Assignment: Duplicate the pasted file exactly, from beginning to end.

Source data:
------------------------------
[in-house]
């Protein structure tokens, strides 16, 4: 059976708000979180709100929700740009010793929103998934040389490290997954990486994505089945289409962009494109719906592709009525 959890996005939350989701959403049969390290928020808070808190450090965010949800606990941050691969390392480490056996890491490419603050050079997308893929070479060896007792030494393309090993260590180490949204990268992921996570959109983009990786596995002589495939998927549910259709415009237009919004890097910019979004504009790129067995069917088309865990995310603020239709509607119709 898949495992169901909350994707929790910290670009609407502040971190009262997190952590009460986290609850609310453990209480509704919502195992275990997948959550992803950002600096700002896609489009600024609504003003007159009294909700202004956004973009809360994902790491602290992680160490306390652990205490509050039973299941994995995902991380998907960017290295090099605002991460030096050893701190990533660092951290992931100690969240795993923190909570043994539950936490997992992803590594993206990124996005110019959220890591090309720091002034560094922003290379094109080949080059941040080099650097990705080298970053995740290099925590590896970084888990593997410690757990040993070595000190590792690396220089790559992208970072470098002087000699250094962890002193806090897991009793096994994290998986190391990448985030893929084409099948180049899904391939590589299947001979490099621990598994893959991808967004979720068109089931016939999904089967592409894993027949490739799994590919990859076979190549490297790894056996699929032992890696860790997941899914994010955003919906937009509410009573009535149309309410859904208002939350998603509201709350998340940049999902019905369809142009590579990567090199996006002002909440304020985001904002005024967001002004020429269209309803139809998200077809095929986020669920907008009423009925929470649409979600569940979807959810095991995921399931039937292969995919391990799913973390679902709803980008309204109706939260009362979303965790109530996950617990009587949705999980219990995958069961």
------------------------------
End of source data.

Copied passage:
[in-house]
């Protein structure tokens, strides 16, 4: 059976708000979180709100929700740009010793929103998934040389490290997954990486994505089945289409962009494109719906592709009525 959890996005939350989701959403049969390290928020808070808190450090965010949800606990941050691969390392480490056996890491490419603050050079997308893929070479060896007792030494393309090993260590180490949204990268992921996570959109983009990786596995002589495939998927549910259709415009237009919004890097910019979004504009790129067995069917088309865990995310603020239709509607119709 898949495992169901909350994707929790910290670009609407502040971190009262997190952590009460986290609850609310453990209480509704919502195992275990997948959550992803950002600096700002896609489009600024609504003003007159009294909700202004956004973009809360994902790491602290992680160490306390652990205490509050039973299941994995995902991380998907960017290295090099605002991460030096050893701190990533660092951290992931100690969240795993923190909570043994539950936490997992992803590594993206990124996005110019959220890591090309720091002034560094922003290379094109080949080059941040080099650097990705080298970053995740290099925590590896970084888990593997410690757990040993070595000190590792690396220089790559992208970072470098002087000699250094962890002193806090897991009793096994994290998986190391990448985030893929084409099948180049899904391939590589299947001979490099621990598994893959991808967004979720068109089931016939999904089967592409894993027949490739799994590919990859076979190549490297790894056996699929032992890696860790997941899914994010955003919906937009509410009573009535149309309410859904208002939350998603509201709350998340940049999902019905369809142009590579990567090199996006002002909440304020985001904002005024967001002004020429269209309803139809998200077809095929986020669920907008009423009925929470649409979600569940979807959810095991995921399931039937292969995919391990799913973390679902709803980008309204109706939260009362979303965790109530996950617990009587949705999980219990995958069961």